Infographic: Connecting with nature to increase productivity

  • Infographic: Connecting with nature to increase productivity
  • Infographic: Connecting with nature to increase productivity

Coronavirus is changing the way we are designing offices

Before the Coronavirus  there were many studies showing that plants can add more to an office than a decorative touch. So now more than ever we need to change the way we design offices that we can create healthier spaces.

Indoor plants can improve your memory and concentration. The College of Agriculture and Life Science at Texas A&M University found that, “Work performed under the natural influence of ornamental plants is normally of higher quality and completed with a much higher accuracy rate than work done in environments devoid of nature.”

Research consistently finds adding plants to the workplace decreases stress and increases productivity.

A UK study found bringing plants into the workplace increased productivity by 15%. Meanwhile, a US study found 10% of employee sick days could be explained by a lack of nature and natural light in the office.

Just being able to see nature has proven impacts too. In an analysis of 10 UK studies, every paper found greenery had a positive effect on mood. It also found being around nature gave a big live to self-esteem, especially in young people.

To choose the right plant for your office, you should first assess how much light the space gets. You identify if the windows are west-facing (which will get plenty of sunlight) or if you should be looking for varieties that cope well in the shade.

Next, decide what you want your plant to bring to the workspace. Aesthetically, plants play three main roles: “They can fill a space, they can frame a space or they can follow a space.” This will help determine the size, shape and density of foliage you should go for.

If you need advice just contact us!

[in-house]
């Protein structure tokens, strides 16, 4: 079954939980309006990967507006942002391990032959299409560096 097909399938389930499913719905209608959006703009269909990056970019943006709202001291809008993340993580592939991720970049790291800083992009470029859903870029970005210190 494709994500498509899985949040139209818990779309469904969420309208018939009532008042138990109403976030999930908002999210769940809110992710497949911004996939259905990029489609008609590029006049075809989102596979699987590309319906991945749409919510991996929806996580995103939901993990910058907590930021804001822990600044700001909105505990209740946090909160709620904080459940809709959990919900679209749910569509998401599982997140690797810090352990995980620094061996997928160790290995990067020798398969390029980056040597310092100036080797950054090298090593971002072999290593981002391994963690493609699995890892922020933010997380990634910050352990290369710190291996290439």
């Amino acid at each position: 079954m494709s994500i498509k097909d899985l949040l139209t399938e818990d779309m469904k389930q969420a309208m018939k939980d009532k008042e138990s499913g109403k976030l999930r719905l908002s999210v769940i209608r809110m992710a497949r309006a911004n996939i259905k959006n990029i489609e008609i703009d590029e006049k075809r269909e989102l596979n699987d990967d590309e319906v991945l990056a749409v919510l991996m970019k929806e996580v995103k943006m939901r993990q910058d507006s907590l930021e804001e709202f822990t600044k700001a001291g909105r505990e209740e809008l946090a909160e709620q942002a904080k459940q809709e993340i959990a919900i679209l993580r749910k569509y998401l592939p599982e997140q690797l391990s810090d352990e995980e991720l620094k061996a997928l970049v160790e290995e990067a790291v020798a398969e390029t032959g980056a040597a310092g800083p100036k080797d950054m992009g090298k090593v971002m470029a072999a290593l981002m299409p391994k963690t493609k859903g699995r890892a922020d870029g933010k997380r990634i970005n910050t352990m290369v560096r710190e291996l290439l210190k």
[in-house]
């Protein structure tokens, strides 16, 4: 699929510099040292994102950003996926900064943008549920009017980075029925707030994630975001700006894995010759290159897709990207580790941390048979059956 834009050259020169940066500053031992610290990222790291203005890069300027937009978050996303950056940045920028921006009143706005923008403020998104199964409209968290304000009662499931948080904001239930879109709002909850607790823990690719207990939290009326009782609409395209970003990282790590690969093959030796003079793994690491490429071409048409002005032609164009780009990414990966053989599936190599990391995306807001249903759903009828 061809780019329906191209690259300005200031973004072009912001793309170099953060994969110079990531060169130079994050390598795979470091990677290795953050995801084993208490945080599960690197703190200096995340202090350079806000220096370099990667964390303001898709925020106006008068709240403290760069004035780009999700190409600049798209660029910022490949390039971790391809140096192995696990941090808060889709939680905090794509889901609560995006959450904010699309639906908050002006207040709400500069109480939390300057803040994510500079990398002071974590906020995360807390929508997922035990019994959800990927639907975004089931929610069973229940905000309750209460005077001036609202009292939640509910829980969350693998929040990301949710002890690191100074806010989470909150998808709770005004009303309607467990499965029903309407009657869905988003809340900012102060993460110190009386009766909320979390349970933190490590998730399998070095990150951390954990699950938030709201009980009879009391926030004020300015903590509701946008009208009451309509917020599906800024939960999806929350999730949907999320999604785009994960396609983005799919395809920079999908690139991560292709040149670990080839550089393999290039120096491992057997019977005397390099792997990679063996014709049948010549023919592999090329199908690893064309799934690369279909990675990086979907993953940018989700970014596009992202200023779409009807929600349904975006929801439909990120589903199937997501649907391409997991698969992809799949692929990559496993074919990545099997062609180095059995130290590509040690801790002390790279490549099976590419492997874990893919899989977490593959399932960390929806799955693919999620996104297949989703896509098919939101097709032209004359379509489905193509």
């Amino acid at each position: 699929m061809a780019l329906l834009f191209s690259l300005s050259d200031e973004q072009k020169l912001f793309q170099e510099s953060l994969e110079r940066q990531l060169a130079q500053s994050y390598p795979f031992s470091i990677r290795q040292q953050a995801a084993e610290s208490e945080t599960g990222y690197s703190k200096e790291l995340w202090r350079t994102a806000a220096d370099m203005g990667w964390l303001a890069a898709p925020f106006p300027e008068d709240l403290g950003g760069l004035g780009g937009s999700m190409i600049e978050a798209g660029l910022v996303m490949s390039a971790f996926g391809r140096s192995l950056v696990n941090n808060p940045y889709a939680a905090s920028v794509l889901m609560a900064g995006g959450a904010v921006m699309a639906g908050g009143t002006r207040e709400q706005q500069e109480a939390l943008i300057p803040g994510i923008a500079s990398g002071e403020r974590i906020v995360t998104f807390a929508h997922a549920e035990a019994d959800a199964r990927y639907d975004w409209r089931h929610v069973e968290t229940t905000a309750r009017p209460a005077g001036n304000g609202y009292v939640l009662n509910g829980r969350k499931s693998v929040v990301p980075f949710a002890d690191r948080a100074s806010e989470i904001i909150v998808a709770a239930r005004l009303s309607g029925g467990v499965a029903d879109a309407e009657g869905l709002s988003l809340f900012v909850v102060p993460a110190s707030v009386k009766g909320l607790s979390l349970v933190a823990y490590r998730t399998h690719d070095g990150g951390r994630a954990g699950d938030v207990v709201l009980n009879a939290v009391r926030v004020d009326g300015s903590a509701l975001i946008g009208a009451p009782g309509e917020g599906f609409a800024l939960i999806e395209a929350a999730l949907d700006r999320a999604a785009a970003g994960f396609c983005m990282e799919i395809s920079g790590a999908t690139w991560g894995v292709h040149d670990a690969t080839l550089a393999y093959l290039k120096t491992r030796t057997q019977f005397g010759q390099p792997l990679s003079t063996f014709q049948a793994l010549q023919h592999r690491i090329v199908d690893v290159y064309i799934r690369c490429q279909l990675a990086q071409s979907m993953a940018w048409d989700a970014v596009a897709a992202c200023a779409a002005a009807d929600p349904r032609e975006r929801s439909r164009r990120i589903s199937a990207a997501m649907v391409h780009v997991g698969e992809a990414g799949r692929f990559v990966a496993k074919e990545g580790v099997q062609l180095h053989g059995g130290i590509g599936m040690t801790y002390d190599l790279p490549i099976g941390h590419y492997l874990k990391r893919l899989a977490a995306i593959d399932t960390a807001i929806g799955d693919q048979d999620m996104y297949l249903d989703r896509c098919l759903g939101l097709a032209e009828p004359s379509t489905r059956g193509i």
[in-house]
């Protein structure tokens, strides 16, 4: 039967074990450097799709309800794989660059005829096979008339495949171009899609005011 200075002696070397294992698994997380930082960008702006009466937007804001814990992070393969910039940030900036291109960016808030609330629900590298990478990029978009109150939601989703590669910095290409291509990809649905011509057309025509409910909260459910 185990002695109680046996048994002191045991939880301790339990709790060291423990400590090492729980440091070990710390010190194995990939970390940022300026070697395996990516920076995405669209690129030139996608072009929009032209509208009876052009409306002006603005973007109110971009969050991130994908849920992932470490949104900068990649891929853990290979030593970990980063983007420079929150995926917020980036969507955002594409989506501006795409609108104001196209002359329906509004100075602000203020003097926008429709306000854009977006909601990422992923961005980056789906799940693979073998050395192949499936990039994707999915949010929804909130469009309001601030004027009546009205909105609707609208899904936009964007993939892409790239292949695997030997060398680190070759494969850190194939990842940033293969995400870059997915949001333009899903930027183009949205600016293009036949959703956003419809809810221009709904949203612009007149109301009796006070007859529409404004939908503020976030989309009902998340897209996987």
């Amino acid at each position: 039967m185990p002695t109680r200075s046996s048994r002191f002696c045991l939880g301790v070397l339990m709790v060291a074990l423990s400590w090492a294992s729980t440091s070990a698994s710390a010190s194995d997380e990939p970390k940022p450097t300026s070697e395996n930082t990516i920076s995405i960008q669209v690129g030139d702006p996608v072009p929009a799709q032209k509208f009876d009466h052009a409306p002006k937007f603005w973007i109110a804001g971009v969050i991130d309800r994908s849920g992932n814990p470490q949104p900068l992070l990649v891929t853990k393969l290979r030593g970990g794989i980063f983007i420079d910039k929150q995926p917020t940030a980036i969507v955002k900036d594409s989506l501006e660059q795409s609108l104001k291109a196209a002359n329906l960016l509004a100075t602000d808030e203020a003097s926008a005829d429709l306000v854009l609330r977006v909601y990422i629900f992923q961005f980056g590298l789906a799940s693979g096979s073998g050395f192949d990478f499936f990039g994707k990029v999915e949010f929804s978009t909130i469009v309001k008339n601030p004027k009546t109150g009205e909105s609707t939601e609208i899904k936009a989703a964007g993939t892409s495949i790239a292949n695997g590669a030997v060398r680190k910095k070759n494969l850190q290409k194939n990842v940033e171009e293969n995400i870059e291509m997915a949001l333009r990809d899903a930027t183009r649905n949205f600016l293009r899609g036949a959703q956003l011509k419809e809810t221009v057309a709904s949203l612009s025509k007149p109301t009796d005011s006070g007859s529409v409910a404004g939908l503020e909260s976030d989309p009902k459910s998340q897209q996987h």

Infographic: Connecting with nature to improve health and well being

  • Infographic: Connecting with nature to improve health and well being
  • Infographic: Connecting with nature to improve health and well being

Coronavirus is changing the way we are designing homes

Before the Coronavirus  there were many studies showing that plants can add more to an office than a decorative touch. Now with the promise of more indoor time  you might want is getting a bit more of nature in our homes.

There are studies that suggest that we all have a genetic connection to the natural world built up through hundreds of thousands of years of living outdoors.

Incorporating direct or indirect elements of nature into the built environment have been demonstrated through research to reduce stress, blood pressure levels and heart rates, whilst increasing productivity, creativity and self reported rates of well-being.

If you know me, this is what I do, I reconnect my client’s spaces to the natural world!  If you are interested to create a healthier and more productive habitat just contact me!

Here are five ways houseplants can help you maintain your health!


Reduce, Reuse and Recycle

  • Reduce, Reuse and Recycle
  • Reduce, Reuse and Recycle
  • Reduce, Reuse and Recycle